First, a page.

In India, paragliding first took roots in the hill station town of Manali when the first European paragliding enthusiasts began travelling abroad with their coloured wings in the early 90’s. They taught the basics to locals, who then started flying tourists on tandem gliders (two seater wings). Initially, the sport didn’t grow beyong just small tandem rides in the Solang Valley and a few local solo pilots.

I started my flying in Manali too. I learnt the basic techniques and backed with my aviation background, took to advance flying as a natural progression. I would travel to different valleys, find a launch & soar for hours over the spectacular Himalayan ranges.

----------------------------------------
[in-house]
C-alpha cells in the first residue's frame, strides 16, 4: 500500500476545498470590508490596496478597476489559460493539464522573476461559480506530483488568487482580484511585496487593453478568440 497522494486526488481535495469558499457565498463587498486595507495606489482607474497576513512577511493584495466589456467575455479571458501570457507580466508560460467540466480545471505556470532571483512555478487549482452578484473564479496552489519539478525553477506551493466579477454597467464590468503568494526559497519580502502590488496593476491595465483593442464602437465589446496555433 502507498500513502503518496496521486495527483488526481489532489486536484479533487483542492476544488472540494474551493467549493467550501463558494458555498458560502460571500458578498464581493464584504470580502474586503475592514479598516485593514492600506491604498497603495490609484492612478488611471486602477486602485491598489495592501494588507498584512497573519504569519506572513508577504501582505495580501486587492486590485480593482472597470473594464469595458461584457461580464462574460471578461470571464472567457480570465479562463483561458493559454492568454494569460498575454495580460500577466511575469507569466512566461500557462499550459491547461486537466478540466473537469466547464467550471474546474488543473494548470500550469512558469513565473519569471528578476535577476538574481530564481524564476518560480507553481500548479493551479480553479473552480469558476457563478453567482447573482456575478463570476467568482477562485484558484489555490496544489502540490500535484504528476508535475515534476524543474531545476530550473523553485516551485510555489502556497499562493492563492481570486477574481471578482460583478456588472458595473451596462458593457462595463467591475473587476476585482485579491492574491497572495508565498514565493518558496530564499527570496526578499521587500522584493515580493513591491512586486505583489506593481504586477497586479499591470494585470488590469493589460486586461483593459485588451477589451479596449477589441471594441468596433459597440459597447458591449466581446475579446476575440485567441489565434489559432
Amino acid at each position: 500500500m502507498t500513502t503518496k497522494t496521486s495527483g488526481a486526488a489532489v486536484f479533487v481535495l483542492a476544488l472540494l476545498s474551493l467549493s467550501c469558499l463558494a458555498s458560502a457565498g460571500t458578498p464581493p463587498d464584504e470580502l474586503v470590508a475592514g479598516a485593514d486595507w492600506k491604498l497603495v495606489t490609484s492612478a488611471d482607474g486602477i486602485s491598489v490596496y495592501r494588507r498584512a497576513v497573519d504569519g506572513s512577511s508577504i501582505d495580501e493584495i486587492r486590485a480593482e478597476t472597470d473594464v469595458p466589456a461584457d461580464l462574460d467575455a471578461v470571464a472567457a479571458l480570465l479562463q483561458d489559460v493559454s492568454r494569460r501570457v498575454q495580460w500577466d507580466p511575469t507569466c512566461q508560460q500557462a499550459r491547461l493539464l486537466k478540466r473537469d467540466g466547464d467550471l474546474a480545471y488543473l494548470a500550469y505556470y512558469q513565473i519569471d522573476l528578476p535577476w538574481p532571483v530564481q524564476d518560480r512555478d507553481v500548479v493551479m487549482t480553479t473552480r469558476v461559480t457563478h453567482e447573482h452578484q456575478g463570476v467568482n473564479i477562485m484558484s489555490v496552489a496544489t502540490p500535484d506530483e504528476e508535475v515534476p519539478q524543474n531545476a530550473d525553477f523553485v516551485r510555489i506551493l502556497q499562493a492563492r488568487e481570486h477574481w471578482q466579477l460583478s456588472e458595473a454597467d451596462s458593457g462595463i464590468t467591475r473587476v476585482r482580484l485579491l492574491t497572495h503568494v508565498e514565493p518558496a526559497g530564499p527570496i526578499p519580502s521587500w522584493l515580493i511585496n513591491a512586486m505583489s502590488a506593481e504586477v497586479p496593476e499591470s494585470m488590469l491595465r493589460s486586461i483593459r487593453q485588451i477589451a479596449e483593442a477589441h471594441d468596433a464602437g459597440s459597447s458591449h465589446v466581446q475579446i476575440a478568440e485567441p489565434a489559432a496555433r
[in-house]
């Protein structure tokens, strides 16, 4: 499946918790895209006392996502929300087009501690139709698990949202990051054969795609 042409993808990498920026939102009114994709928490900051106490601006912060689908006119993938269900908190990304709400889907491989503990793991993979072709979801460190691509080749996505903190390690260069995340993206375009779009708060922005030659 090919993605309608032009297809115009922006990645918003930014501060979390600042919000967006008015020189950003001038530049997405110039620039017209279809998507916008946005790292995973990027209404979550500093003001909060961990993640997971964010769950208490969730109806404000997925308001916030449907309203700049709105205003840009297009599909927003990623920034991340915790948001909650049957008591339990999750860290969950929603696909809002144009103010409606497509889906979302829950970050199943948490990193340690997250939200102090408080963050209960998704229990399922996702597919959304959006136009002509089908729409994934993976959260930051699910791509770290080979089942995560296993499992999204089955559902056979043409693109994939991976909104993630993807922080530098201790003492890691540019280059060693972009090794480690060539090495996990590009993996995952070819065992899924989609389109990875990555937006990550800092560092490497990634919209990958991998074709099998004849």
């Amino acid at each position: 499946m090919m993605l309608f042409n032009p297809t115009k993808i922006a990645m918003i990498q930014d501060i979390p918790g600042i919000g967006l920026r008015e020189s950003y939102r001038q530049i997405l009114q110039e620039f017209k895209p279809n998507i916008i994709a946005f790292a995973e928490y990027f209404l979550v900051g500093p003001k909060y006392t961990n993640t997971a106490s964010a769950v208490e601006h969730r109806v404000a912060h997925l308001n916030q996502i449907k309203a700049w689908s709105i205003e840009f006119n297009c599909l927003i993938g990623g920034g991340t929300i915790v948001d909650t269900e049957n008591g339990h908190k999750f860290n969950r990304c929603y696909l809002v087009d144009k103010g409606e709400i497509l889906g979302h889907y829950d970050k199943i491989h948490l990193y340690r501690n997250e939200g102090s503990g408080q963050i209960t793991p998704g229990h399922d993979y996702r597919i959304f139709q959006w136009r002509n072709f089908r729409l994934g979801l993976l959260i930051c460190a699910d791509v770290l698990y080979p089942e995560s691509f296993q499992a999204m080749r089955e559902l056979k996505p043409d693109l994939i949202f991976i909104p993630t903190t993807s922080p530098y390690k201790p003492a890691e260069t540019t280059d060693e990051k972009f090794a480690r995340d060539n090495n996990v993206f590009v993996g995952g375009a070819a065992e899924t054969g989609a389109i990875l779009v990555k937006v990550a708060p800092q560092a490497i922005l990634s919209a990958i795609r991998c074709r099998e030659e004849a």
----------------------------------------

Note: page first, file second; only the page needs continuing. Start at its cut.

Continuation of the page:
India is a country which is designed for paragliding. The weather and the landscapes here offer a huge variety of flying and a long season to pursue it as a hobby. The Himalayas in the north, the Deccan plateau, the Eastern and the Western Ghats, all have a huge potential for the sport to grow in our country. With the culture of adventure sports slowly picking up, I can’t wait to gradually see more Indian pilots in the Indian skies!

Check out Temple Pilots’ latest video below!